Tag Archives: cane toad

Invasive cannibalistic toads are evolving so fast they’re pushing the limits of evolution

For cane toads in Australia, the biggest enemy is often… other cane toads. Cannibalistic tadpoles often munch on hatchlings like it’s an eating contest, and they do it so much they’re pushing the hatchlings into developing quicker — but this comes at a cost.

Invasive species are known for their ability to achieve high densities within their introduced range, the researchers note. Image in public domain.

It had to be Australia

The first cane toads (about 100 or so) were brought to Australia in 1935, in an attempt to control the cane beetles that had been running rampant through the plantations. Not only did the toads not eliminate the beetles, but they became a problematic invasive species themselves, multiplying way beyond control.

It’s a sad story that Australia went through multiple times, with different animals. Because they are poisonous, the cane toads (Rhinella marina) have no natural predators, and went on to grow and spread throughout large swaths of the country. To make things even worse, carnivorous marsupials in Australia can mistake the toads as their prey, falling victim to the toxin.

But although adult toads can be quite menacing (measuring 25 cm, or 10 inches long), it’s their tadpoles that are carnivorous (at least most of the time).

It’s not that uncommon for tadpoles to become cannibalistic, many frog and toad species do it. Normally, they only get snippy and try to eat their relatives in the pond when resources are scarce. But in the case of the Australian cane toads, this seems to be happening a lot.

A single clutch can have thousands or even tens of thousands of eggs. The tadpoles that hatch earlier can then gobble up the unhatched eggs — and they do it like there’s no tomorrow. Researchers have documented cases where over 99% of the hatchlings in a clutch were consumed by just a few tadpoles.

Jayna DeVore, an invasive-species biologist at Tetiaroa Society, a non-profit organization in French Polynesia, wanted to see whether all cane toads do this or just the Australian invaders. Along with her colleagues, she carried out a few experiments.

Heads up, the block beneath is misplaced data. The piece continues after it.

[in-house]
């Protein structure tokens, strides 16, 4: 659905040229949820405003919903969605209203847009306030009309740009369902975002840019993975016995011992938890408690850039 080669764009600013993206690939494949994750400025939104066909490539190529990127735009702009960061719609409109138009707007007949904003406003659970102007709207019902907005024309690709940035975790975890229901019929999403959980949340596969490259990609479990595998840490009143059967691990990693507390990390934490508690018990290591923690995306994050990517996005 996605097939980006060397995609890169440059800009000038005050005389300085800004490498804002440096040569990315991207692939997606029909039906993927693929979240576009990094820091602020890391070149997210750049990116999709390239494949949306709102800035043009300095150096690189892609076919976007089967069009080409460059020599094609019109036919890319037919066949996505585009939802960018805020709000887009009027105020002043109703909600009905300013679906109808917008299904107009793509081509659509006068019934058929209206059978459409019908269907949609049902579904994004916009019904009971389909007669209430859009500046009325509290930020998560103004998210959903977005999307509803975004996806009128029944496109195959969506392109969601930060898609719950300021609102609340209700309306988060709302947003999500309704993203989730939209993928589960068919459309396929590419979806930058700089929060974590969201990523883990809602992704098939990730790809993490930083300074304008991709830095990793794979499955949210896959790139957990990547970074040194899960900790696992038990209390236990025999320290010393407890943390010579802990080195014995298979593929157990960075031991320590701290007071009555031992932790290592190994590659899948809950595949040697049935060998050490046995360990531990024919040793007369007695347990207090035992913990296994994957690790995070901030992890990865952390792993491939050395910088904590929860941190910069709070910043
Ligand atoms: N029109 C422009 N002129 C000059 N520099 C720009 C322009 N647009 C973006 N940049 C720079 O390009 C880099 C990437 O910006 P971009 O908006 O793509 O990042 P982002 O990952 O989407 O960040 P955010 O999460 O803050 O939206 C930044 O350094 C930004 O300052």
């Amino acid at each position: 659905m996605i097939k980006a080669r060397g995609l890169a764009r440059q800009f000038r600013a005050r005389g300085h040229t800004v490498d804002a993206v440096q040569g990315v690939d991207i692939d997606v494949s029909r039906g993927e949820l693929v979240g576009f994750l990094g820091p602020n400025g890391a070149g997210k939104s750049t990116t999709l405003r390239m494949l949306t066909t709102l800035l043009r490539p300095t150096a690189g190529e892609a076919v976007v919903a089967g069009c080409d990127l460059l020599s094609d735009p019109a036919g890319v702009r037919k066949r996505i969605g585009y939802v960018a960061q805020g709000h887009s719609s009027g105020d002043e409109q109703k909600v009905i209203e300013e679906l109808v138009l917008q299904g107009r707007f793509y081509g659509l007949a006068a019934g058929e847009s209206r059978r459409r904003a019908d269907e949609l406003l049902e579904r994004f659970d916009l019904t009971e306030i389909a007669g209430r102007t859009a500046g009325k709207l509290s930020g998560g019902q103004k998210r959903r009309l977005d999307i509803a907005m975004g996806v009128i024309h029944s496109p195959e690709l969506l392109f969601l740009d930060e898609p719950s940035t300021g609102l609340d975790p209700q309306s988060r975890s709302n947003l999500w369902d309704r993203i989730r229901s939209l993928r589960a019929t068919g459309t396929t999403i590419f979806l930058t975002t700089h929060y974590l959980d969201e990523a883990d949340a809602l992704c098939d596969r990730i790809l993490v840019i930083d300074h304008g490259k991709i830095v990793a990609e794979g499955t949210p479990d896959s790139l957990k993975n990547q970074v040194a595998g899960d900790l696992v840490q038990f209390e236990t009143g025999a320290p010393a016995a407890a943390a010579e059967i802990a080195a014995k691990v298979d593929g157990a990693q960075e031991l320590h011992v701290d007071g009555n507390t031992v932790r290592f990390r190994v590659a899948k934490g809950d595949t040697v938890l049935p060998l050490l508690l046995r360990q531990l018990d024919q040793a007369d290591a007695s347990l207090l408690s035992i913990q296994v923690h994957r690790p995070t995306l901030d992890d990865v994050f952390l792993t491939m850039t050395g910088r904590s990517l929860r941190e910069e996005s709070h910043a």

In one such experiment, repeated 500 times with different individuals, the researchers placed a tadpole in a container with 10 hatchlings. They found that all tadpoles engage in some cannibalism but hatchlings were “2.6 times as likely to be cannibalized if that tadpole was from Australia.”

In another experiment, tadpoles from invasive toads were much more attracted to hatchlings than non-Australian ones. The researchers placed two traps, one that was empty and one that held hatchlings. The Australian tadpoles were 30 times more attracted to the hatchlings than the other ones.

An arms race

Tadpoles from another species (Agalychnis callidryas). Image credits: B. Kimmel / Wiki Commons.

Of course, the hatchlings aren’t sitting still. Well, they are, in a pond, but they’re not still in an evolutionary perspective.

Hatchlings in Australia are developing at a much faster pace than the others. This comes at a cost — when they reach the tadpole and mature stages of their life, they will not be as well-developed as their non-Australian peers, but it beats being devoured by a tadpole.

Even more impressively, the hatchlings seem to speed up the pace of their development when they sense a chemical released by other tadpoles. Since it’s not worth developing quicker when there’s no risk of cannibalism, the hatchlings only do it when they sense a risk.

“Here, we find that toad tadpoles from invasive Australian populations have evolved both a strong behavioral attraction to the vulnerable hatchling stage and an increased propensity to cannibalize these younger conspecifics. In response, these toads have also evolved multiple strategies for reducing the duration of the vulnerable period, indicating an evolutionary arms race between the cannibalistic tadpole stage and the vulnerable egg and hatchling stages in invaded habitats,” the researchers note in the study.